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I know that if the number is a perfect square then it will be congruent to $0$ or $1$ (mod $4$). Now since the number is even, I know that it is either $0$ or $2$ (mod $4$). How would I go about answering this?

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  • $\begingroup$ Is there a way to go about this without using the divisibility by 4 rule? $\endgroup$ – Al Jebr Nov 1 '13 at 21:28
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    $\begingroup$ Sure, you can see that it's $\equiv 5 \pmod{7}$, so it's not a square. But looking at it modulo $4$ is the easiest and fastest way to see it, one would need a very good reason to not use it. $\endgroup$ – Daniel Fischer Nov 1 '13 at 21:34
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    $\begingroup$ You can compute $\lfloor \sqrt{x}\rfloor = 18257418583505$, and see it's not a square. $\endgroup$ – Daniel Fischer Nov 1 '13 at 21:36
  • $\begingroup$ In addition, we can show that $\underbrace{333\dots33}_{n\text{ }3\textrm{'s}}4$ will never be a square, for any $n$ (except $n=0$). $\endgroup$ – Akiva Weinberger Oct 24 '14 at 3:06
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A number is divisible by $4$ if and only if the number made of its last two digits is divisible by $4$; this is immediate from the fact that $100$ is divisible by $4$.

The last two digits are $34 = 2 \cdot 17$, so our number is divisible by $2$ only.

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  • $\begingroup$ thanks. Is there a way to go about this without using that fact? $\endgroup$ – Al Jebr Nov 1 '13 at 21:16
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    $\begingroup$ Divide by two: you get: 166,666,666,666,666,666,666,666,667, which is odd, then 333,333,333,333,333,333,333,333,334 is not divisible by 4. But why dividing the whole number if you can just check the last to digits and get the same result? $\endgroup$ – Carlos Eugenio Thompson Pinzón Nov 2 '13 at 5:04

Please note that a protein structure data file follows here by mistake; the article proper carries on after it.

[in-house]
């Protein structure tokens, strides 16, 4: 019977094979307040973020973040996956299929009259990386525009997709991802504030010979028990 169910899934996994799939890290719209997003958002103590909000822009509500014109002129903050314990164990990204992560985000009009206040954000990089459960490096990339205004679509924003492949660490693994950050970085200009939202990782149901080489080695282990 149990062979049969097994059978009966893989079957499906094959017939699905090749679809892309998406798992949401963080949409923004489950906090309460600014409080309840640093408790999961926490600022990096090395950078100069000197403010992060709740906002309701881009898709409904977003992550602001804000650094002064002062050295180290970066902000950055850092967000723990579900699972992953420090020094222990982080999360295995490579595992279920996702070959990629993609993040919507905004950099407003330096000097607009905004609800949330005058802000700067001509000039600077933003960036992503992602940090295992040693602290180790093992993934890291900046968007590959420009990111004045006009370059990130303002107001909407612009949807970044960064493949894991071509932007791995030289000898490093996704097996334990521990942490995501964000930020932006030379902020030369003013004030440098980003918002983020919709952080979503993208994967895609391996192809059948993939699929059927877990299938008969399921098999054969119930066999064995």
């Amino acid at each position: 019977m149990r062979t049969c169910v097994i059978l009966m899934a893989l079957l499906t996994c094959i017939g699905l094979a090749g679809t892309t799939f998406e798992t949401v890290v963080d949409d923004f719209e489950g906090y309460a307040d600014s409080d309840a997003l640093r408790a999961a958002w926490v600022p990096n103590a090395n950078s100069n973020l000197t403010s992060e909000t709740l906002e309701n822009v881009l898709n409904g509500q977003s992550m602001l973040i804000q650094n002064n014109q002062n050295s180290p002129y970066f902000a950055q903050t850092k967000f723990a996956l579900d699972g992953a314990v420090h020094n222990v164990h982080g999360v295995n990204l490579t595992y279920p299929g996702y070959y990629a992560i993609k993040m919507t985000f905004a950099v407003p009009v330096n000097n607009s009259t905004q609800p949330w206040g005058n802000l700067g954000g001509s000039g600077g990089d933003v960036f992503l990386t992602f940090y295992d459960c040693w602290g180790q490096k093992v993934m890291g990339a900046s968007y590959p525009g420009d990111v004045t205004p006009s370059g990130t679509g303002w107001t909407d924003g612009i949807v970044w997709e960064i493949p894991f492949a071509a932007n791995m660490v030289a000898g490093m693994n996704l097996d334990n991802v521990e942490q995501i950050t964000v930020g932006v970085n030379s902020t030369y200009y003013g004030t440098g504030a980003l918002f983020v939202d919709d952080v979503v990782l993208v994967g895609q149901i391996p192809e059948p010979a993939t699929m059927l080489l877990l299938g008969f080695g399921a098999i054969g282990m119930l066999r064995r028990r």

• $\begingroup$ So many upvotes! $\endgroup$ – Sawarnik Jan 6 '14 at 8:22
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The square of an even number is $0\pmod{4}$. The square of an odd number is $1\pmod{4}$. Thus, a perfect square is either $0$ or $1\pmod{4}$.

This number is $2$ mod $4$ since it is $n\times 100+34$ and $34\equiv2\pmod{4}$.

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More generally. "Find all positive integers $k,n$ such that $\frac{(6n-2)^k-1}{3}+1$ is a square."

Answer. Clearly such a square, if it exists, has to be odd. Suppose then that there exists a positive integer $x$ such that $$\frac{1}{3}((6n-2)^k-1)+1=(2x+1)^2 \implies 12x(x+1)=(6n-2)^k-1.$$ As far as one between $x$ and $x+1$ has to be even, then $\upsilon_2((6n-2)^k-1) \ge 3$, which is clearly impossible since it's a odd number. $\blacksquare$

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$ clisp -q
[1]> (isqrt (read-from-string (remove #\, "333,333,333,333,333,333,333,333,334")))
18257418583505

The last digit of the integer square root approximation is 5. So the square of that approximation must end in 5 and thus it is not exact, meaning that the original number isn't a square.

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